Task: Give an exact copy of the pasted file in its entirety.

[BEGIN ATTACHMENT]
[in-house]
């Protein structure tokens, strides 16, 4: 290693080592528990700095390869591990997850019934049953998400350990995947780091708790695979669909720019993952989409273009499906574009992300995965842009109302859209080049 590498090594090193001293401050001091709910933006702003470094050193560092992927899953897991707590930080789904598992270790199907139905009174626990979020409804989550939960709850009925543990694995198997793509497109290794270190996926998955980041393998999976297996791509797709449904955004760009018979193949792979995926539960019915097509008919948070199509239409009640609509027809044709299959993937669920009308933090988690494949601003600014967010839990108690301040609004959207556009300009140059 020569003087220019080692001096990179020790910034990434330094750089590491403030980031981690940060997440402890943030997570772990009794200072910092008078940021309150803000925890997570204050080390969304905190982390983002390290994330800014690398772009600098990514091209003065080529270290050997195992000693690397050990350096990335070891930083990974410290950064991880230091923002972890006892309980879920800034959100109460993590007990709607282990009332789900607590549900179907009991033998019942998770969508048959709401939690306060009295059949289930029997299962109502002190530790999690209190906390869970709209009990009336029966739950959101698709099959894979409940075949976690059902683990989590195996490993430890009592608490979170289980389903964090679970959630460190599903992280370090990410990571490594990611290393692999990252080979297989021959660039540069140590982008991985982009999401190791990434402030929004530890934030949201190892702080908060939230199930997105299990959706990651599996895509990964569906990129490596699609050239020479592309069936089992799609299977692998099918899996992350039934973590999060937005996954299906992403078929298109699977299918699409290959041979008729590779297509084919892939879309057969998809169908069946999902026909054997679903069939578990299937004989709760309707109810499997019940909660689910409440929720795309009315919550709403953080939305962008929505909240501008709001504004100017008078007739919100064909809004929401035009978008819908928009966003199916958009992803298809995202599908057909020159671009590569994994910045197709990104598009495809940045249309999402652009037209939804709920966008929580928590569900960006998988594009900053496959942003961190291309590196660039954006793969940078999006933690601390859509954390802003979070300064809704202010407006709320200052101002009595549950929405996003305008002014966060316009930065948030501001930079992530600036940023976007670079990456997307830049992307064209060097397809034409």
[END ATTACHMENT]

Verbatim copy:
[in-house]
């Protein structure tokens, strides 16, 4: 290693080592528990700095390869591990997850019934049953998400350990995947780091708790695979669909720019993952989409273009499906574009992300995965842009109302859209080049 590498090594090193001293401050001091709910933006702003470094050193560092992927899953897991707590930080789904598992270790199907139905009174626990979020409804989550939960709850009925543990694995198997793509497109290794270190996926998955980041393998999976297996791509797709449904955004760009018979193949792979995926539960019915097509008919948070199509239409009640609509027809044709299959993937669920009308933090988690494949601003600014967010839990108690301040609004959207556009300009140059 020569003087220019080692001096990179020790910034990434330094750089590491403030980031981690940060997440402890943030997570772990009794200072910092008078940021309150803000925890997570204050080390969304905190982390983002390290994330800014690398772009600098990514091209003065080529270290050997195992000693690397050990350096990335070891930083990974410290950064991880230091923002972890006892309980879920800034959100109460993590007990709607282990009332789900607590549900179907009991033998019942998770969508048959709401939690306060009295059949289930029997299962109502002190530790999690209190906390869970709209009990009336029966739950959101698709099959894979409940075949976690059902683990989590195996490993430890009592608490979170289980389903964090679970959630460190599903992280370090990410990571490594990611290393692999990252080979297989021959660039540069140590982008991985982009999401190791990434402030929004530890934030949201190892702080908060939230199930997105299990959706990651599996895509990964569906990129490596699609050239020479592309069936089992799609299977692998099918899996992350039934973590999060937005996954299906992403078929298109699977299918699409290959041979008729590779297509084919892939879309057969998809169908069946999902026909054997679903069939578990299937004989709760309707109810499997019940909660689910409440929720795309009315919550709403953080939305962008929505909240501008709001504004100017008078007739919100064909809004929401035009978008819908928009966003199916958009992803298809995202599908057909020159671009590569994994910045197709990104598009495809940045249309999402652009037209939804709920966008929580928590569900960006998988594009900053496959942003961190291309590196660039954006793969940078999006933690601390859509954390802003979070300064809704202010407006709320200052101002009595549950929405996003305008002014966060316009930065948030501001930079992530600036940023976007670079990456997307830049992307064209060097397809034409």